When President Ian Khama takes to the parliament podium on November 7 to deliver his State of the Nation address, he will announce that the country’s vice-presidency is changing hands with immediate effect, from incumbent Mompati Merafhe to Ponatshego Kedikilwe.
In a deal that has already been sealed, Kedikilwe has accepted to deputise Khama, although for a limited term until the dissolution of parliament in 2014 in the run up to the general election.
Merafhe, whose health has been faltering in the past few months, has also accepted to hand the baton to his erstwhile nemesis, Kedikilwe. Merafhe accepted Khama’s proposed deal on account of ill-health that has seen him in and out of hospital in the recent past.
“Kedikilwe’s ascendancy to the country’s second top most public office has the blessing of Merafhe. In a closely guarded deal, Khama called both Merafhe and Kedikilwe and prevailed over them. Both men have graciously accepted the deal proposed by the president. However, the deal is not without its conditions. The conditions are that Kedikilwe would assume the position until 2014 when he retires from active politics,” said sources close to the presidency.
“The position trade off deal between the two is an appeasement to both gentlemen who have tirelessly served the ruling party for over two decades. Khama has found it fit to thank the duo for their selfless service to the nation in different capacities in both civil and political spheres,” said the source who added that Kedikilwe was requested to hold the fort while his successor to the vice-presidency is being groomed.
Kedikilwe has already gone public and announced that he would be quitting politics at the dissolution of parliament in 2014. He made the announcement recently at Robelela in his Mmadinare constituency.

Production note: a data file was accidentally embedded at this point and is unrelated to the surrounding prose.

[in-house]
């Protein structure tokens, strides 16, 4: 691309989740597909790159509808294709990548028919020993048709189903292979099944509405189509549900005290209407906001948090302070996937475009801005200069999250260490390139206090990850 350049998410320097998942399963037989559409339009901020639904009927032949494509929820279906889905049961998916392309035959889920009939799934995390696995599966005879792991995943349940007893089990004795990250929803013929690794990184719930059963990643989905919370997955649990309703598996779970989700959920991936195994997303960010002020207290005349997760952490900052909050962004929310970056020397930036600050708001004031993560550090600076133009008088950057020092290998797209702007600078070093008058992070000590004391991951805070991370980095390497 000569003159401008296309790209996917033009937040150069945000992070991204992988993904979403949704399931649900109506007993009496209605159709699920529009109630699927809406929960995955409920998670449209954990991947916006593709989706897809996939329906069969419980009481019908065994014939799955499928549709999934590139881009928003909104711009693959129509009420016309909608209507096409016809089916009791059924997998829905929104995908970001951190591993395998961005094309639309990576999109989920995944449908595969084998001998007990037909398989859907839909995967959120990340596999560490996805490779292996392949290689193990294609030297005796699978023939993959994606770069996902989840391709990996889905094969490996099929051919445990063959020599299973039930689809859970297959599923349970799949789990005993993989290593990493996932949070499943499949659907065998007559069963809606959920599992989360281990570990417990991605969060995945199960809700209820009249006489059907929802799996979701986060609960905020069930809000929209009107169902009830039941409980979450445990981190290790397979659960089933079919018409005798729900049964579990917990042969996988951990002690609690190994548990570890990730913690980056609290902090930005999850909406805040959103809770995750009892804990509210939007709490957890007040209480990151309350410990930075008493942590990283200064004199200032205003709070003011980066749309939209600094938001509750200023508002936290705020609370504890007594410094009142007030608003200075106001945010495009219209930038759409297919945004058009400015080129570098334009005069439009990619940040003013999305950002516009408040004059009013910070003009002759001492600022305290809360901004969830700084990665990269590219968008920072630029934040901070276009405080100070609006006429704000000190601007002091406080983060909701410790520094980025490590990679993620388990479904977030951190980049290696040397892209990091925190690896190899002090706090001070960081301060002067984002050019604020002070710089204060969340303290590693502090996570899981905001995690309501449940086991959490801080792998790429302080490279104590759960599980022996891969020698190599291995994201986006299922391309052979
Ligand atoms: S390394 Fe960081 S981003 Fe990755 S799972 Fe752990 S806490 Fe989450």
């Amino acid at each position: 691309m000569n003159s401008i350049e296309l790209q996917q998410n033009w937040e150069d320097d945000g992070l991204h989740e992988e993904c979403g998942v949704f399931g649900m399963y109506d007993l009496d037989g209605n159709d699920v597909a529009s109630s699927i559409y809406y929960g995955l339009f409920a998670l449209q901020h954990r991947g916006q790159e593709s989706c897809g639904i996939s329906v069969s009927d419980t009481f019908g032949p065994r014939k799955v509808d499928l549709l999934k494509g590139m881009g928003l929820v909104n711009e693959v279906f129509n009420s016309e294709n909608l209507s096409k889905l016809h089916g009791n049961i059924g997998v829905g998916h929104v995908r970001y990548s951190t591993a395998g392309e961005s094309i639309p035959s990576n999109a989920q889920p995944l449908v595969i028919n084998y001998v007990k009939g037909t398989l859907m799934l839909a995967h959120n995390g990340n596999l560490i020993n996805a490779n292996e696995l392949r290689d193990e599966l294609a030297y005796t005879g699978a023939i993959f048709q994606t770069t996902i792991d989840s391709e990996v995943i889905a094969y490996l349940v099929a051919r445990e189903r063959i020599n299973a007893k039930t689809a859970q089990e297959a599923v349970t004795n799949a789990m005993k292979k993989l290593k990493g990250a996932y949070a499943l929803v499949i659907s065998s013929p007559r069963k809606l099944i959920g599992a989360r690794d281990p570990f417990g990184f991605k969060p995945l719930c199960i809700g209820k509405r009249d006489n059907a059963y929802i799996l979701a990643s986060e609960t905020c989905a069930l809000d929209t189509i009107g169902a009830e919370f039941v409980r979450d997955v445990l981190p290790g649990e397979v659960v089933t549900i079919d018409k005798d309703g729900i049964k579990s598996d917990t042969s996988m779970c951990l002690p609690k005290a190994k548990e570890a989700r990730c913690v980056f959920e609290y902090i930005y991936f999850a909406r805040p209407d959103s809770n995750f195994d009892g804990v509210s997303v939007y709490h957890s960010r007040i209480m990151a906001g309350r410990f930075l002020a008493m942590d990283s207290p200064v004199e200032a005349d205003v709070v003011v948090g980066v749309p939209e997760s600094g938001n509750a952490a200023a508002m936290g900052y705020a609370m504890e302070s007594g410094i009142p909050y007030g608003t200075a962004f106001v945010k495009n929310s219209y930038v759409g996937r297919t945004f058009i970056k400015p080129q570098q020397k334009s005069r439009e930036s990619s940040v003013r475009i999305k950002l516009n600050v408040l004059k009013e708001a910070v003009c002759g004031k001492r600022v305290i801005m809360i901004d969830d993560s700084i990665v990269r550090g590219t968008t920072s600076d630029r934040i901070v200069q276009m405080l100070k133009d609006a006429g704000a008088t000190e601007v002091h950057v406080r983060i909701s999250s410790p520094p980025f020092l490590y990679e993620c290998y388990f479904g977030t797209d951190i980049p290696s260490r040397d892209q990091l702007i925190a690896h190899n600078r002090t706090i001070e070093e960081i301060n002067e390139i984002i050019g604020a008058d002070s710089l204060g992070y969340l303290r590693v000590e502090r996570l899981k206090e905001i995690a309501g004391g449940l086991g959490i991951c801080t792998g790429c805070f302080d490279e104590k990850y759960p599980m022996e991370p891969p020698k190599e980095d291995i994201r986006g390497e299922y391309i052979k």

Merafhe is expected to do likewise in the near future so that his constituency could start looking for his replacement ahead of the 2014 elections.
Sources close to the presidency indicated that the trade off was made to Kedikilwe when he informed the president of his intentions to retire from active politics in the run up to the 2014 elections.
“When Kedikilwe informed the president of his intentions to retire, Khama offered him the vice-presidency as a token of appreciation for his dedication to the ruling party over the years and his selfless service to the nation from his days as a civil servant. The president, however, made it clear to Kedikilwe that although he was making him vice-president his tenure would only be up to 2014. Kedikilwe gladly accepted,” said the source.
Kedikilwe is not new to the vice ÔÇôpresidency. He acted in that capacity for almost four months this year when Merafhe was given a long leave of absence on account of failing health.
Viewed as the hardest working minister, Kedikilwe became the MP for Mmadinare in 1984 after an illustrious career in the civil service. He has been Minister of Minerals, Energy and Water Resources since 2007.